This October, my own awareness campaign is far too personal to be represented by a ribbon, a colour or a sash. My personal awareness campaign is about getting my life back, supporting my family and friends, remembering those I have lost, reclaiming my body as my own, finding joy and fulfillment daily. It’s about choosing a path that is not saturated in a color that infantilizes and trivialises the depth of the disease, but one that is spent with those in need, surrounded by spring reminding them that no matter where they are now, they aren’t alone. And I’m taking it one step at a time. Feel free to join me.
Its about how we thrive after we survive that matters.’


To keep her work and spirit alive please support Rockstart.
Rockstart is a minimum of 24 months nose-dive into the creative economy. Combining formal education with hands-on engagements, with product developers, writers, innovators and designers. Rockstart tackles the problem of developing a hugely underserved talent pipeline.
Rockstart partners with education institutions serving one creative economy and all businesses to develop a cohort of next- generation creative leaders, who are committed to giving back using their talent.
Rockstart sources and provides talented young people with access to quality and relevant education for careers in creativity. Rockstart meets the skills and the educational needs of South Africa’s rapidly growing youth population.
Rockstart improves students’ core competency skills, social competency and work place readiness using meaningful, culturally appropriate and transferable accredited qualification from Vega School of Brand Leadership, AAA School of advertising, Lisof and Boston Media House.
If your business has a brand, product or marketing department, Rockstart is your opportunity too.

Love and miss you always, Karissa!!!!

International Day of The Girl Child.

11 Oct

Today is The International Day of the Girl child.


Every single girl from across the world deserves equal opportunities, respect, dignity and the right to live a life without fear or having to deal with abuse. Girls are one of the greatest gifts to earth, they are a source of energy, power and creativity. They can drive change and help build a better future for all. Yet, most girls face disadvantage and discrimination on a daily basis, and those living through crises are suffering even more. There are many communities where girls are forced to miss school during their menstrual cycles, as they cannot afford sanitary products and there is still a huge stigma around menstruation.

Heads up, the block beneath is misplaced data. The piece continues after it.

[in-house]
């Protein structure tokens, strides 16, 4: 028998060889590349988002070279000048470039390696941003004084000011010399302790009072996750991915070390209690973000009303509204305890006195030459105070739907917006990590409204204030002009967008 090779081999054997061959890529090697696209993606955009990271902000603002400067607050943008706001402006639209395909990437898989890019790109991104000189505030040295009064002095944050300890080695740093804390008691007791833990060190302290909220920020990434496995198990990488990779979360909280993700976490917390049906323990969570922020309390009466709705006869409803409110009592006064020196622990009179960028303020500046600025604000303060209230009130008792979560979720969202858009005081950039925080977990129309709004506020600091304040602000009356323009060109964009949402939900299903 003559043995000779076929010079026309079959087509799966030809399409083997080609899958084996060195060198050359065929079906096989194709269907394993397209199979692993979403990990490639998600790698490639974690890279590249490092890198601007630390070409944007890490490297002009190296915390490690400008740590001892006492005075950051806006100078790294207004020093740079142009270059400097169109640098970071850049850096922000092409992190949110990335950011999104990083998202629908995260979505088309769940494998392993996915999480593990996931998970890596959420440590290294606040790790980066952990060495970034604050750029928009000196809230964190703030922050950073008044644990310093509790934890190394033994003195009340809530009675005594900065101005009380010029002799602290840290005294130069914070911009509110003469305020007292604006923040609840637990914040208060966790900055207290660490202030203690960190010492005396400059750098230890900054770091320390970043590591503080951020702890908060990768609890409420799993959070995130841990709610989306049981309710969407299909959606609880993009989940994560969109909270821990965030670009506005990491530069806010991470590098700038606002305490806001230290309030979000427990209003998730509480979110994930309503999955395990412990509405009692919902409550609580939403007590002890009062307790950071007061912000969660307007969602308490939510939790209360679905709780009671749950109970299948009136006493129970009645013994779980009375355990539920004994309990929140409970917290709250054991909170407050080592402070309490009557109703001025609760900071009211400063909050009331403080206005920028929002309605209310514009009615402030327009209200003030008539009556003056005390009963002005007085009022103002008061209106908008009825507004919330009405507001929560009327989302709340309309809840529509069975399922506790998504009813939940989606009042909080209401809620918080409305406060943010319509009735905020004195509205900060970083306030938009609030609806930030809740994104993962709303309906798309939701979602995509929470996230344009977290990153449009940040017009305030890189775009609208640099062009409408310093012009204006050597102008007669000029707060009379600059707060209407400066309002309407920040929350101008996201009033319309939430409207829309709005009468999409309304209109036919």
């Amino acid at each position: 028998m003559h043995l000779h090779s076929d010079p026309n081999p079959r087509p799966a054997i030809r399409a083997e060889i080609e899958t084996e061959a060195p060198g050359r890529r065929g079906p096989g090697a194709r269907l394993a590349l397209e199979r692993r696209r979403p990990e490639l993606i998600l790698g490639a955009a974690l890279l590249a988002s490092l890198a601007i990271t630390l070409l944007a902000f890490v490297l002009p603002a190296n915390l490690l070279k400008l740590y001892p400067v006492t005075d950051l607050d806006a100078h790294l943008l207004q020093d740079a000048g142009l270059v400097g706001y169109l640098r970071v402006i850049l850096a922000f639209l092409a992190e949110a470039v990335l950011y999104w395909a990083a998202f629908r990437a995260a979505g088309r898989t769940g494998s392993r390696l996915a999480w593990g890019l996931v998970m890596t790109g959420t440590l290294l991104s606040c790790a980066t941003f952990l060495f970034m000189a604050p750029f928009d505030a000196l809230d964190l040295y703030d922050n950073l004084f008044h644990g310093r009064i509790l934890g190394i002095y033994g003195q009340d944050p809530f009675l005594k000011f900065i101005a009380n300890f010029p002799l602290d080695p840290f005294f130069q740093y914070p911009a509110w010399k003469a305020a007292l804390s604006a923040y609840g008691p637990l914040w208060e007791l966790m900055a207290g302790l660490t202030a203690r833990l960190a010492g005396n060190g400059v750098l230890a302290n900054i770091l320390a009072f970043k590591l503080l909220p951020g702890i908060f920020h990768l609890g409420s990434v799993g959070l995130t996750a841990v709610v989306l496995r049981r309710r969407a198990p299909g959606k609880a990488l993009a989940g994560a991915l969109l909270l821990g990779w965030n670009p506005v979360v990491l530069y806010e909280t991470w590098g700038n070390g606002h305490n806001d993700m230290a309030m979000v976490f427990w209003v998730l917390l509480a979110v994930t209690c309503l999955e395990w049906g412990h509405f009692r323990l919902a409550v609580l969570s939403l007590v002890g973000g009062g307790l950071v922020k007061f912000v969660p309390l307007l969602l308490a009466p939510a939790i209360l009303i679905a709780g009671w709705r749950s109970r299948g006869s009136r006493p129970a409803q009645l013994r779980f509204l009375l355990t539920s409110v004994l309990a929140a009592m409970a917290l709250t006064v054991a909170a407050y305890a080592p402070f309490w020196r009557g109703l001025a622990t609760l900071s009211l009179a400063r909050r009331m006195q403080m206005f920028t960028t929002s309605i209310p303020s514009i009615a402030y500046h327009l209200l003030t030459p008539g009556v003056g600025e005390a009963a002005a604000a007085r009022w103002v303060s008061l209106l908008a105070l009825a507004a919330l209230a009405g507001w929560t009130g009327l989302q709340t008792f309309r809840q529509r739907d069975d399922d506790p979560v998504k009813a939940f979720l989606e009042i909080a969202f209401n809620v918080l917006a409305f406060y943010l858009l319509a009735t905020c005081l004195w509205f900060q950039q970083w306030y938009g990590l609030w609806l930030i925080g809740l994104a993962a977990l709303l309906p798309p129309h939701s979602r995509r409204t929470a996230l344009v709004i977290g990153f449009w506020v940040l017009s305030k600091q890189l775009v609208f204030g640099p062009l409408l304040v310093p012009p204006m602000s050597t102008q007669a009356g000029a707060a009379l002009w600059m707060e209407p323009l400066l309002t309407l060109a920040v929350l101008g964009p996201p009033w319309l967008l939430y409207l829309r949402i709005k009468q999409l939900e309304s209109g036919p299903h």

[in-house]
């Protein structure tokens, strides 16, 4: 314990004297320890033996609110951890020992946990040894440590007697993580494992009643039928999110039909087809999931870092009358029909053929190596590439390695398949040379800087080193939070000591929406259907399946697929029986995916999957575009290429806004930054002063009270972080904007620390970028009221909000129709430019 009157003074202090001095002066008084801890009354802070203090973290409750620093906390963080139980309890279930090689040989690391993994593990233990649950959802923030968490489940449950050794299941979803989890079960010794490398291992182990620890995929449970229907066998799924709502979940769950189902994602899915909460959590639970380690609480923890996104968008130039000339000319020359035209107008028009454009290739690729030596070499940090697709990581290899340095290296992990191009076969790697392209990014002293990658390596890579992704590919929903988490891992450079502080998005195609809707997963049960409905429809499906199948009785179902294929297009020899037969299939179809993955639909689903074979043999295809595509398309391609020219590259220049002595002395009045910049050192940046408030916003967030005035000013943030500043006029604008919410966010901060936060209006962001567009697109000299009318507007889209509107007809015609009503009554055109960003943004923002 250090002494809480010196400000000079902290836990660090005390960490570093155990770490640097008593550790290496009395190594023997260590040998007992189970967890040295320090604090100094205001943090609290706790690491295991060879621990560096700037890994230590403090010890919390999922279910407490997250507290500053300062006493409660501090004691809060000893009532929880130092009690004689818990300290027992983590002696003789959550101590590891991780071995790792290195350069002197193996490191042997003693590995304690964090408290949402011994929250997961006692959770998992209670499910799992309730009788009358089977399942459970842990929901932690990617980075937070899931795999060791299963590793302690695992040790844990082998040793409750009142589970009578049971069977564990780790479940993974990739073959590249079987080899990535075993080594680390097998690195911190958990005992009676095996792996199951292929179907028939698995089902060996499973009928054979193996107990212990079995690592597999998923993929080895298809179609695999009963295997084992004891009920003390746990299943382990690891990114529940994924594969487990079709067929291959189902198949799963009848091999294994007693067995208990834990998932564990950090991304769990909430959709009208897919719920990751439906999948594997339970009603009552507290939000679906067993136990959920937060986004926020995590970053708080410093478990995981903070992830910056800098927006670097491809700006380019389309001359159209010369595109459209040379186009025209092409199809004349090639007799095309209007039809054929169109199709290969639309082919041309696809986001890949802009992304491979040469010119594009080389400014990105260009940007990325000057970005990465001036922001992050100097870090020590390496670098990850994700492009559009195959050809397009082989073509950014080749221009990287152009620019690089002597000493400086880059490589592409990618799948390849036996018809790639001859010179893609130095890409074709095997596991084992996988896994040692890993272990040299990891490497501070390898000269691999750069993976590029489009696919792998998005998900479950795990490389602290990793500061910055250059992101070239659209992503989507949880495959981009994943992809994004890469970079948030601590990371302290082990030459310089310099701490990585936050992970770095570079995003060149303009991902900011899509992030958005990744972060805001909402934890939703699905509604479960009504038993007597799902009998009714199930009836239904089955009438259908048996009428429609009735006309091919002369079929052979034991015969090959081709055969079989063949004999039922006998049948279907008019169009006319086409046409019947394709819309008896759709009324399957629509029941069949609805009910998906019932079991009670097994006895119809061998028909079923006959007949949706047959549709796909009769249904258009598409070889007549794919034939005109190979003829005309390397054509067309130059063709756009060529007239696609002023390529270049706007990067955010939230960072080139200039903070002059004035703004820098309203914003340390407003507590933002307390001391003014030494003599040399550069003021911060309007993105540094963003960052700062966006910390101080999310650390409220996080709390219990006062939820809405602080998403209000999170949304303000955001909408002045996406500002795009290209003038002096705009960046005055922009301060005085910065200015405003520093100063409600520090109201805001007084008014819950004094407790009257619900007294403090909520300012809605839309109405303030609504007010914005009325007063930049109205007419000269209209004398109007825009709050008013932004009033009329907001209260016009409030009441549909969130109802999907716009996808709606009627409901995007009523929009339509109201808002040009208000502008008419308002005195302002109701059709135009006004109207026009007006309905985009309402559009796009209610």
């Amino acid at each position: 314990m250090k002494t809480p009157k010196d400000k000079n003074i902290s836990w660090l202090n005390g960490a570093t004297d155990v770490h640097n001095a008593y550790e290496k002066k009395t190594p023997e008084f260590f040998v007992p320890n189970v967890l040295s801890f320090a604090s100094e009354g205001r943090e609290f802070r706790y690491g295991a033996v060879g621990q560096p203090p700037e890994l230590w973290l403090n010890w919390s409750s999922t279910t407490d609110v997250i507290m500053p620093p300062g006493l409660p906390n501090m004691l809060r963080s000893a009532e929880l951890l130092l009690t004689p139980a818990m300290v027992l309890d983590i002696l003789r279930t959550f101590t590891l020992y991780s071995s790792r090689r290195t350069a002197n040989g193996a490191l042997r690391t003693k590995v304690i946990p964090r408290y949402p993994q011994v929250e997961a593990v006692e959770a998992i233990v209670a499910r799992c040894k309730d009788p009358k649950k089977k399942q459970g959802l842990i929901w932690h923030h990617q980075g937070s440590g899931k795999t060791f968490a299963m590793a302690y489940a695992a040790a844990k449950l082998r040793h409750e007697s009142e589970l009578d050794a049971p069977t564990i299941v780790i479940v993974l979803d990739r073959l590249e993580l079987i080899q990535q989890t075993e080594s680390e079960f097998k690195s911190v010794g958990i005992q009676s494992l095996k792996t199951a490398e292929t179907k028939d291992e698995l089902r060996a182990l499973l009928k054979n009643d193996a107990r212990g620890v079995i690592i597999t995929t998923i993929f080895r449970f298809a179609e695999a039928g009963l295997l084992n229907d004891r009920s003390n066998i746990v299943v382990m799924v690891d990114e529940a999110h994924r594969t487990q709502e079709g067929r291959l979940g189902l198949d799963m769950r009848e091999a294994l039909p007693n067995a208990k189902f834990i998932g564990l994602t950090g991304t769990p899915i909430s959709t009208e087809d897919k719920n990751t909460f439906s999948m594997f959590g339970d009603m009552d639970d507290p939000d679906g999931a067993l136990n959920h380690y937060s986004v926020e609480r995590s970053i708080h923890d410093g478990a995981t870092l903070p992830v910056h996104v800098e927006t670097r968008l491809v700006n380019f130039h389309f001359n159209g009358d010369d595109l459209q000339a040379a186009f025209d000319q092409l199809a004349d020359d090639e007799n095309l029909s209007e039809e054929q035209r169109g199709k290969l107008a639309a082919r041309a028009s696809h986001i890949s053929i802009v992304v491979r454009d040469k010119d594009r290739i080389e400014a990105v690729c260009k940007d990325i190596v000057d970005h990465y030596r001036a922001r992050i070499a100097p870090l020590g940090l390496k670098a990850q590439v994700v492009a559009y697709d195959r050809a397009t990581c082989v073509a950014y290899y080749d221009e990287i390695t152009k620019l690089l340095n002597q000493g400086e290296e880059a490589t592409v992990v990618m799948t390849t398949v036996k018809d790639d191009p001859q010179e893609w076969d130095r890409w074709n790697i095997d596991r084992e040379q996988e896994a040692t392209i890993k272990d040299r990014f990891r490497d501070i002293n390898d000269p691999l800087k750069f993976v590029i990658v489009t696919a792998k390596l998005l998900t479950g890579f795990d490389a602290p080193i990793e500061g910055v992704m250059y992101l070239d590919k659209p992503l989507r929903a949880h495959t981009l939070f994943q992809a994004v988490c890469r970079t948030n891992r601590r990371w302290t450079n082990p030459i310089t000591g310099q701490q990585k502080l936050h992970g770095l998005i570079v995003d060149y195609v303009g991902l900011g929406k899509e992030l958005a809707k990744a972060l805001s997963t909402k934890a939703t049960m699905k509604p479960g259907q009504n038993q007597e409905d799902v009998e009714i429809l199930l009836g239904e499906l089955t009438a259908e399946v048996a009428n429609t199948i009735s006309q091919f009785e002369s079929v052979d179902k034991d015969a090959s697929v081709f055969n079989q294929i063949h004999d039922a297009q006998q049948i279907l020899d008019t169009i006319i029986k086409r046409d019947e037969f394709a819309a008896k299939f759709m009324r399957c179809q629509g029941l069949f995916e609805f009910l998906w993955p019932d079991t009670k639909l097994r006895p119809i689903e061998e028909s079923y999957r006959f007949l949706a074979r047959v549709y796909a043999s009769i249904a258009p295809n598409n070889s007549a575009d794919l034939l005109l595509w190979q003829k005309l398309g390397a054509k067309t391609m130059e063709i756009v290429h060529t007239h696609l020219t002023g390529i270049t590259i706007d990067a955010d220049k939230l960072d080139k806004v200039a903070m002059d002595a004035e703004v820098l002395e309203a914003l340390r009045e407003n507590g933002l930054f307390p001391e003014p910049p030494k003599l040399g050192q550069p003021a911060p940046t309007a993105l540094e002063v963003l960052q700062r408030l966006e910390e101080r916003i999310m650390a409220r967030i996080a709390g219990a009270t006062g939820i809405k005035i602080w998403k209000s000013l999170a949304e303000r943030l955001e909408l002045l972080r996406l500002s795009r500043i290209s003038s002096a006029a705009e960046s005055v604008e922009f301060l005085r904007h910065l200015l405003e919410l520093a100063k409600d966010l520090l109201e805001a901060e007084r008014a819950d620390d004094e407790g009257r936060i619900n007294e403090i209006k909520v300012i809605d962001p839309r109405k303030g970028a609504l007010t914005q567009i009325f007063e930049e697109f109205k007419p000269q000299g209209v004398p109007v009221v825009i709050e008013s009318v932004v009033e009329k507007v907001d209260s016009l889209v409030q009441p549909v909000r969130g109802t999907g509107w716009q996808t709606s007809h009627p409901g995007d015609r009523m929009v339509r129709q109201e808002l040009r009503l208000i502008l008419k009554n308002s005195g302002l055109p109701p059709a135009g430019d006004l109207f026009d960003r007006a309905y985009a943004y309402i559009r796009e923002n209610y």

On December 19, 2011, United Nations General Assembly adopted Resolution 66/170 to declare October 11 as the International Day of the Girl Child, to recognize girls’ rights and the unique challenges girls face around the world. The International Day of the Girl Child focuses attention on the need to address the challenges girls face and to promote girls’ empowerment and the fulfillment of their human rights.
If girls are effectively supported during their adolescent years, they have the potential to change the world – both as the empowered girls of today and as tomorrow’s workers, mothers, entrepreneurs, mentors, household heads, and political leaders. An investment in realising the power of adolescent girls upholds their rights today and promises a more equitable and prosperous future, one in which half of humanity is an equal partner in solving the problems of climate change, political conflict, economic growth, disease prevention, and global sustainability.

This year, International Day of the Girl (11 October) will focus on the theme, “EmPOWER girls: Before, during and after conflict”.

Every 10 minutes, somewhere in the world, an adolescent girl dies as a result of violence. In humanitarian emergencies, gender-based violence often increases, subjecting girls to sexual and physical violence, child marriage, exploitation
and trafficking. Adolescent girls in conflict zones are 90 per cent more likely to be out of school when compared to girls in conflict-free countries, compromising their future prospects for work and financial independence as adults.

Across the world, empowered girls are raising their voices to fight for their rights and protection in all contexts. They are working to end violence against women and girls, to recognize indigenous rights, and to build peaceful and cohesive communities.


Support your local community of women’s organizations in promoting the wellbeing of the girl child. There are great initiatives or campaigns such as: – UN Women is the UN organization dedicated to gender equality and the empowerment of women. A global champion for women and girls, UN Women was established to accelerate progress on meeting their needs worldwide. – Cell C’s Take a Girl Child to Work Day® is a respected movement that affords grade 10 to 12 girl learners, from all walks of life, the chance to experience a day in the workplace first-hand. For many, the day spent in the working world, shadowing top executives and entrepreneurs opens up a world of hope and dreams. It inspires girls to work hard to achieve what they want to attain in life and contributes towards making their dreams tangible. First introduced to the South African business community on 8 May 2003.